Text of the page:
I will be getting about 54.9 Gray (Gy) in 28 fractions for the radiation treatment schedule (The gray is a unit used to measure a quantity called absorbed dose. This relates to the amount of energy actually absorbed in some material, and is used for any type of radiation and any material. One gray is equal to one joule of energy deposited in one kg of a material. The unit gray can be used for any type of radiation, but it does not't describe the biological effects of the different radiations. Absorbed dose is often expressed in terms of hundredths of a gray, or centi-grays. One gray is equivalent to 100 rads.)
A little later in the morning, I had another session with my fitness trainer at Popeye’s Gym. She has me performing a core training regimen that involves lots of stability exercises, abdominal exercises, stretching, squats, push ups, lunges and other assorted exercises. She indicated that it is a fairly advanced routine. I’m progressing reasonably well already, increasing repetitions and the weight for various sets. But by the end of our session, I felt like I’d like to go back to bed. Oh well, just another 12 weeks of this torture before surgery. Maybe when all the treatment and training is finished, I’ll see about connecting those dots and getting myself an interesting tattoo.
Tuesday, January 03, 2006
In retrospect, there were many ways in which I could have reduced hostility and the resultant harm that inevitably comes from experiences of hostility, either directed outwards towards others or directed from others towards me. I’m not sure such experiences in my life are a contributing cause for my colorectal cancer, but I am sure that living with as little hostility as possible has to be beneficial to one’s health.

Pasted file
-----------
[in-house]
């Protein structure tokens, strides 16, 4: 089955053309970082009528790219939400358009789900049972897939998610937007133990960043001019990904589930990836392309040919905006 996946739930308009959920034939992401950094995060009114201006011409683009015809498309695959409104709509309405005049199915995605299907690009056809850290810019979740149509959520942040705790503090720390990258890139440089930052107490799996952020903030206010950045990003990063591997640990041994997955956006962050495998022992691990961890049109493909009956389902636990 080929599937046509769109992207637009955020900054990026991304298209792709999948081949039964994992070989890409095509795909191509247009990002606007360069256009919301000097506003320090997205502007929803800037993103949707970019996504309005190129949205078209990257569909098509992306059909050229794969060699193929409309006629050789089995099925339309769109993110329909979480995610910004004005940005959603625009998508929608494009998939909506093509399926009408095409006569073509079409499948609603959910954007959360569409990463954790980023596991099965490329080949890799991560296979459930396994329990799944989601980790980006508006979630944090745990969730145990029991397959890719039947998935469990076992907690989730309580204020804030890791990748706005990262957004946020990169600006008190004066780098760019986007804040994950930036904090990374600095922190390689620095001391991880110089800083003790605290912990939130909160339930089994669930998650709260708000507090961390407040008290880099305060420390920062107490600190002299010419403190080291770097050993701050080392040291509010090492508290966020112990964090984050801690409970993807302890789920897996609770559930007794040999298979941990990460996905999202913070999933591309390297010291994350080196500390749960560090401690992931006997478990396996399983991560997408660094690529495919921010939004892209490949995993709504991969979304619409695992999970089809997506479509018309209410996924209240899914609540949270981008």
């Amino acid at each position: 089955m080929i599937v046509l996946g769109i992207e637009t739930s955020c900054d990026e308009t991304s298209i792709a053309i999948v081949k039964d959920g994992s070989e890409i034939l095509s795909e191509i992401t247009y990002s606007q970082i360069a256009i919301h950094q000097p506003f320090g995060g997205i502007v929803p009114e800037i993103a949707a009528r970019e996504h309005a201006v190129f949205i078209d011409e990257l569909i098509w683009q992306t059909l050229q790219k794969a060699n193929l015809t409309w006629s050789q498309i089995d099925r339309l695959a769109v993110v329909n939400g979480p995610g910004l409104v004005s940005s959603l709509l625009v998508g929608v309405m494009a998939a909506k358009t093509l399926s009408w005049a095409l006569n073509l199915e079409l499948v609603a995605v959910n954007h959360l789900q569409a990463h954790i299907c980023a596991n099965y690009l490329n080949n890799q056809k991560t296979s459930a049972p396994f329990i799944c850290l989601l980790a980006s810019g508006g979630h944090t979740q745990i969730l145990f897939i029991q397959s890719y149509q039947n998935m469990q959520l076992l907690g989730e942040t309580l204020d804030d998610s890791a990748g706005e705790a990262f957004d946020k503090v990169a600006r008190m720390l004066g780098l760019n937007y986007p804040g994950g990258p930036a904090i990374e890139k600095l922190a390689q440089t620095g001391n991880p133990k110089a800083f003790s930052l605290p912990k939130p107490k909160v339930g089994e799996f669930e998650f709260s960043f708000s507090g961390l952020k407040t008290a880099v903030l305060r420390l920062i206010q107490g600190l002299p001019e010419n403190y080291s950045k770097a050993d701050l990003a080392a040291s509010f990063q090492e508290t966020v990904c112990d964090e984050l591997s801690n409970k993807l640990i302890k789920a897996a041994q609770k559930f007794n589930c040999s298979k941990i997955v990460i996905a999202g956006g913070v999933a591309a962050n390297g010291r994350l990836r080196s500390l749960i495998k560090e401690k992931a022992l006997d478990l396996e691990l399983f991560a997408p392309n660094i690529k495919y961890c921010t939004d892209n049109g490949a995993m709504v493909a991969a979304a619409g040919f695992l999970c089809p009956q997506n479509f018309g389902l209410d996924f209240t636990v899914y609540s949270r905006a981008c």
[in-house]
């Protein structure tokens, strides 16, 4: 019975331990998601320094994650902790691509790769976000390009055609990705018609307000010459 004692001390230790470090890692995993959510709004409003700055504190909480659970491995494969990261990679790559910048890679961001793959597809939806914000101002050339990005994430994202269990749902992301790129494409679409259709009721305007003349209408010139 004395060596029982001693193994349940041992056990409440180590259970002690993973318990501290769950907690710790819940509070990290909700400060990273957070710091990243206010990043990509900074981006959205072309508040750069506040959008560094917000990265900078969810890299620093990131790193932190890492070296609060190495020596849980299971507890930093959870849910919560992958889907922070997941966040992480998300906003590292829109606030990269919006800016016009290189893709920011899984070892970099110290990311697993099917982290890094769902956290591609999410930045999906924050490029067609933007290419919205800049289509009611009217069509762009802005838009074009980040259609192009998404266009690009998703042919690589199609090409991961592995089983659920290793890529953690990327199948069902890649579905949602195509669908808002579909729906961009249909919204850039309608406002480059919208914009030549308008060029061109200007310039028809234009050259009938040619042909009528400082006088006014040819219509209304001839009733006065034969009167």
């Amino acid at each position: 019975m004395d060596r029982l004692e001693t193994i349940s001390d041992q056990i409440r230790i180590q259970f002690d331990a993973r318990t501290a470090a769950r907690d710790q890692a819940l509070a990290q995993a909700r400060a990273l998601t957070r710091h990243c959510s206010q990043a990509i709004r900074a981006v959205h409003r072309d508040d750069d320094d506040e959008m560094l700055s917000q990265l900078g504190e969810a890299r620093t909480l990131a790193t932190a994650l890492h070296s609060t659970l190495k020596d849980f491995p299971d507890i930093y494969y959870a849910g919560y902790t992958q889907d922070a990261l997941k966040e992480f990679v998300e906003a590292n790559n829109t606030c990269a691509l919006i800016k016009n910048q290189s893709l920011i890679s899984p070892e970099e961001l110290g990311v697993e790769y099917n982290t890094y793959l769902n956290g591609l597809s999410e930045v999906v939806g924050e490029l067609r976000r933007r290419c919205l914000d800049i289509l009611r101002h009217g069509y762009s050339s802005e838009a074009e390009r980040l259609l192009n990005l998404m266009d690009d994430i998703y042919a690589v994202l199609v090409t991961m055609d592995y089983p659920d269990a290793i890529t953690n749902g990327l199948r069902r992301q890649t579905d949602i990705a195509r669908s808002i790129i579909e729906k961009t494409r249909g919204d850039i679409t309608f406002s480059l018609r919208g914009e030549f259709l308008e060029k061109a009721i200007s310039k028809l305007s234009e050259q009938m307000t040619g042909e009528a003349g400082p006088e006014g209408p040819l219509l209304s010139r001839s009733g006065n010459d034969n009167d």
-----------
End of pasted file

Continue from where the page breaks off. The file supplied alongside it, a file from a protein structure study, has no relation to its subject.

So, I’ve chosen to postpone investigating guided imagery until I’ve had further consultations with staff at the Grand River Regional Cancer Centre. Instead, being a verbal guy anyway, I’ve decided to focus my immediate attention on the gentle art of verbal self-defence (see Suzette Haden Elgin’s books, one being Staying Well With the Gentle Art of Verbal Self-Defense).
I’ve already written about arguing with oneself and the means by which we can deflate hostility which we might wittingly or unwittingly direct inwards towards ourselves.
What I haven’t written about in any detail is how the mere fact of writing a journal of both facts and feelings about my experience with cancer is itself therapeutic. All of these things are connected, according to Elgin. Our struggle with language, our commitment to use metaphors consciously, our willingness to debate both external and internal voices – all of these boosts the immune system. And, of course, we know that anything which boosts the immune system is bound to be beneficial to the cancer patient.
Coping with cancer invariably involves feelings of hostility and anger, denial and distraction, blame and fear. Writing about such feelings prevents them from worming their way into our physical structures and doing additional damage to what the cancer itself has already done. So the very act of writing journal entries is a kind of gentle verbal self-defence.
For those who don’t have a comfort level with writing a diary, Elgin suggests some “training wheels” like the following hostility template:
When ___________________________________________ today,
I felt ________________________, because _____________________.
For example, I might use this template to write “When I was told that surgery may cause irreparable harm to urinary and sexual function today, I felt an incredible sense of loss and despair, because nowhere in my research had anyone written that I should expect incontinence or impotence.”